The Lightning Ladies are ready to change the notion that robotics competitions are a boys world.
The Bellevue team was one of only two all-girls robotics teams to compete in last month’s First Lego League qualifying tournament in Nebraska City where it qualified for the Robotics State Championship Feb. 20 at the Strategic Air Command & Aerospace Museum in Ashland.
The team consists of six girls between the ages of 8 and 10, five of whom attend Fort Crook Elementary School.
Competitions require teams to design robots using Lego parts and program their robot to do various tasks, such as pick up objects and drop them off in different areas. This year, the tasks all have an environmental theme, such as transporting recyclables.
Coach Heather Barnes decided to start the team because her oldest daughter, McKenzie Brannon, was on an all-boys team last year, and Barnes realized there were not many girls involved in robotics. So she and her husband decided to start an all-girls robotics team for their three daughters and several of their daughters’ friends.
Other team members are Madison Riggs, Genevieve Barnes, Pressly Schoenherr, Quinn Haselden and Tauren Woodward. The Barnes’ youngest daughter, Isabella, does not compete, and is considered the team mascot.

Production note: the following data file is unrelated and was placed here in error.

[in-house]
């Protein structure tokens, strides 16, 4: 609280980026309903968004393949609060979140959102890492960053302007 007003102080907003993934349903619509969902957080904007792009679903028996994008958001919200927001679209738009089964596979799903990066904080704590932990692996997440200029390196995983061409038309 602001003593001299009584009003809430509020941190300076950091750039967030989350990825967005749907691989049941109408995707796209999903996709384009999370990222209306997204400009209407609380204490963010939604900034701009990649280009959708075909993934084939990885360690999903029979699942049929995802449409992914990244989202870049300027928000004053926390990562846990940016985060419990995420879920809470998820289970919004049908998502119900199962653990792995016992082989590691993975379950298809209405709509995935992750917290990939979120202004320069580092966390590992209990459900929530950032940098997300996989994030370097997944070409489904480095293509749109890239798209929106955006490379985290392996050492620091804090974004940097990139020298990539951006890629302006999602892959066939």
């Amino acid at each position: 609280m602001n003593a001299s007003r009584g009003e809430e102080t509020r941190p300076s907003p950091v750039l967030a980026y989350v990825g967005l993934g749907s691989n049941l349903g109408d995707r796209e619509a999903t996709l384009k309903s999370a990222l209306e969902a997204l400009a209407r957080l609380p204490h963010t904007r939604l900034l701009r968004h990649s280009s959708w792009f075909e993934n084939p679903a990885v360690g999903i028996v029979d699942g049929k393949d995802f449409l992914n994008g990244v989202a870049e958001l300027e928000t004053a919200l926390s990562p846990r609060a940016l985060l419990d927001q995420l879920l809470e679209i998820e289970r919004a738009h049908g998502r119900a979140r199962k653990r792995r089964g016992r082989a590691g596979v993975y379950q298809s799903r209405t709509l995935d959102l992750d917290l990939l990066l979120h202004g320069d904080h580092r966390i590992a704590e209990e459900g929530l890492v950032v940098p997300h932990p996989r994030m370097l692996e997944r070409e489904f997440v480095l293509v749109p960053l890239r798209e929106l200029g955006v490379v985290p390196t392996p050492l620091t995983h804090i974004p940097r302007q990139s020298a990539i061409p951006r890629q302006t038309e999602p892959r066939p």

The Lightning Ladies started practicing in August 2015. Although Barnes and her husband Christopher are engineers, they had little experience with robotics. Other than McKenzie, none of the other girls had been involved in robotics, either.
Each move the robot made needed to be programmed, so before the robot was built, the girls practiced by telling Barnes where to walk and what to pick up, step-by-step.
“Our first event ever, I basically pretended to be a robot and they told me where to go,” Barnes said.
The Lightning Ladies have learned a lot since they became a team, both about robotics and programming as well as working as a team.
“I really think the most important skill that they’ve learned is basically communication and teamwork,” Barnes said.
Barnes hopes involvement in activities like this will lead more girls towards careers in STEM (science, technology, engineering and math) fields.
“There’s such a huge gender gap in STEM career fields, and this is our tiny contribution towards it,” Barnes said.
Each member of the Lightning Ladies is involved with both the programming and building, and all decisions are voted on as a team.
The girls like different things about being involved in robotics, from the programming to the juice and snacks they get at every practice.
“Our favorite part is that we have a friendly coach, we have a lot of fun with our teammates, and we have fun programming,” McKenzie said.
Barnes has been surprised at how well the team has done in their first year of competing.
“I’m absolutely amazed by these girls that they made it to state,” Barnes said. “The girls really pulled it all together, they helped each other with programming and they helped each other build.”